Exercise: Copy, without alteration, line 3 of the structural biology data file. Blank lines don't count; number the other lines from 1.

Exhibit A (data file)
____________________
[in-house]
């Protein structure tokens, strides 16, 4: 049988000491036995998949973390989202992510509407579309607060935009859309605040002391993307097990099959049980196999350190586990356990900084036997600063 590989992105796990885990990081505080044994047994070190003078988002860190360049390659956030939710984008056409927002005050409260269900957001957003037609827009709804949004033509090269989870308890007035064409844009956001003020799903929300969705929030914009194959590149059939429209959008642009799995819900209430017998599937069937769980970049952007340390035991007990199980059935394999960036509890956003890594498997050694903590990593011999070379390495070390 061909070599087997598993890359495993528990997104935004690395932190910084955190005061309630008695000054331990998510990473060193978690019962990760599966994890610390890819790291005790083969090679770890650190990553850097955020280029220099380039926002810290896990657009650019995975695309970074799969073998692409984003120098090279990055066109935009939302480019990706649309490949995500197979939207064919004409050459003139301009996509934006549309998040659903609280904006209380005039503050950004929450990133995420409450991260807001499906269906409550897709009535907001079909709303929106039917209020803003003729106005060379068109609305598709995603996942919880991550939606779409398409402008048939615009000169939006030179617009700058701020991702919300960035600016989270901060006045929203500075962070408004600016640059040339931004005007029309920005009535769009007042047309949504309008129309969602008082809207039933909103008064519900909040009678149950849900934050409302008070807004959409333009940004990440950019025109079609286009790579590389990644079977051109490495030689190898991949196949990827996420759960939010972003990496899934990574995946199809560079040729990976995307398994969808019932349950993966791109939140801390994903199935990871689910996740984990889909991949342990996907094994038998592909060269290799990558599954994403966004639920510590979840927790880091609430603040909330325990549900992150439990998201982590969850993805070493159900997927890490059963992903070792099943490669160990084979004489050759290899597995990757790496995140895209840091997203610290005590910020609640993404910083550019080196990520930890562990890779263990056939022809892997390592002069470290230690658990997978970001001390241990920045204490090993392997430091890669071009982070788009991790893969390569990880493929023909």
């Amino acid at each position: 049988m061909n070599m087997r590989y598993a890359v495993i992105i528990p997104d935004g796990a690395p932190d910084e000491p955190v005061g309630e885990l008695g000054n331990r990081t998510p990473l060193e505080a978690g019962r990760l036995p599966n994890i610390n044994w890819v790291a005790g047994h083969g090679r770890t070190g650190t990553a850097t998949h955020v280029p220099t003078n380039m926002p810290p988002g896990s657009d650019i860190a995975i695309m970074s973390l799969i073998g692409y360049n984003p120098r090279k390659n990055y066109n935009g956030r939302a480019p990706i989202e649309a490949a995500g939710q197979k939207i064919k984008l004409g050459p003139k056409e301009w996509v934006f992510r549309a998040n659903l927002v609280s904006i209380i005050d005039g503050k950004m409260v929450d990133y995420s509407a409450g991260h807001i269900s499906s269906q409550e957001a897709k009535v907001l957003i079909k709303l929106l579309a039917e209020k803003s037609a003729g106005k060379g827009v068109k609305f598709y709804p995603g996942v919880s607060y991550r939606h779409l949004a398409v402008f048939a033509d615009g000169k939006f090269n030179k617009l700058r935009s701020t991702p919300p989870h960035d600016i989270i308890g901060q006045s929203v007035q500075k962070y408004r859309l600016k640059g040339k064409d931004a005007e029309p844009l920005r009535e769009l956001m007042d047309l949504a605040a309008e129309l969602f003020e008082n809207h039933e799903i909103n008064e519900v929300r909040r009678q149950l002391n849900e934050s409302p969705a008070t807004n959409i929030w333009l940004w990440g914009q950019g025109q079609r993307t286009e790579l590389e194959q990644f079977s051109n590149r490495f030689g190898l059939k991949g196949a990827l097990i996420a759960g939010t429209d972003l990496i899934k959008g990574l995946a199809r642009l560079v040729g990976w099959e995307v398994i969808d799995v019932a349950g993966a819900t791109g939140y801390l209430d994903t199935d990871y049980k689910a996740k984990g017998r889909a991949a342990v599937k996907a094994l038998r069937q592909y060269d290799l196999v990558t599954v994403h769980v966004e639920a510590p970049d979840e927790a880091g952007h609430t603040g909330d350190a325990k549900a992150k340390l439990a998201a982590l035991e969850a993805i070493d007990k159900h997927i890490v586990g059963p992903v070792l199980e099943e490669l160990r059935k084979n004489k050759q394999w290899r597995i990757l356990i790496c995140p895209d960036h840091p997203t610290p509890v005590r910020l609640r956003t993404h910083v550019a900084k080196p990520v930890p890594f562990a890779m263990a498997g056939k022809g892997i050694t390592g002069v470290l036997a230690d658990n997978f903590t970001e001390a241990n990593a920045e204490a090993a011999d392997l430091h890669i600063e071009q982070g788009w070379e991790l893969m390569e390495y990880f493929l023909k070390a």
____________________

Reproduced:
């Amino acid at each position: 049988m061909n070599m087997r590989y598993a890359v495993i992105i528990p997104d935004g796990a690395p932190d910084e000491p955190v005061g309630e885990l008695g000054n331990r990081t998510p990473l060193e505080a978690g019962r990760l036995p599966n994890i610390n044994w890819v790291a005790g047994h083969g090679r770890t070190g650190t990553a850097t998949h955020v280029p220099t003078n380039m926002p810290p988002g896990s657009d650019i860190a995975i695309m970074s973390l799969i073998g692409y360049n984003p120098r090279k390659n990055y066109n935009g956030r939302a480019p990706i989202e649309a490949a995500g939710q197979k939207i064919k984008l004409g050459p003139k056409e301009w996509v934006f992510r549309a998040n659903l927002v609280s904006i209380i005050d005039g503050k950004m409260v929450d990133y995420s509407a409450g991260h807001i269900s499906s269906q409550e957001a897709k009535v907001l957003i079909k709303l929106l579309a039917e209020k803003s037609a003729g106005k060379g827009v068109k609305f598709y709804p995603g996942v919880s607060y991550r939606h779409l949004a398409v402008f048939a033509d615009g000169k939006f090269n030179k617009l700058r935009s701020t991702p919300p989870h960035d600016i989270i308890g901060q006045s929203v007035q500075k962070y408004r859309l600016k640059g040339k064409d931004a005007e029309p844009l920005r009535e769009l956001m007042d047309l949504a605040a309008e129309l969602f003020e008082n809207h039933e799903i909103n008064e519900v929300r909040r009678q149950l002391n849900e934050s409302p969705a008070t807004n959409i929030w333009l940004w990440g914009q950019g025109q079609r993307t286009e790579l590389e194959q990644f079977s051109n590149r490495f030689g190898l059939k991949g196949a990827l097990i996420a759960g939010t429209d972003l990496i899934k959008g990574l995946a199809r642009l560079v040729g990976w099959e995307v398994i969808d799995v019932a349950g993966a819900t791109g939140y801390l209430d994903t199935d990871y049980k689910a996740k984990g017998r889909a991949a342990v599937k996907a094994l038998r069937q592909y060269d290799l196999v990558t599954v994403h769980v966004e639920a510590p970049d979840e927790a880091g952007h609430t603040g909330d350190a325990k549900a992150k340390l439990a998201a982590l035991e969850a993805i070493d007990k159900h997927i890490v586990g059963p992903v070792l199980e099943e490669l160990r059935k084979n004489k050759q394999w290899r597995i990757l356990i790496c995140p895209d960036h840091p997203t610290p509890v005590r910020l609640r956003t993404h910083v550019a900084k080196p990520v930890p890594f562990a890779m263990a498997g056939k022809g892997i050694t390592g002069v470290l036997a230690d658990n997978f903590t970001e001390a241990n990593a920045e204490a090993a011999d392997l430091h890669i600063e071009q982070g788009w070379e991790l893969m390569e390495y990880f493929l023909k070390a």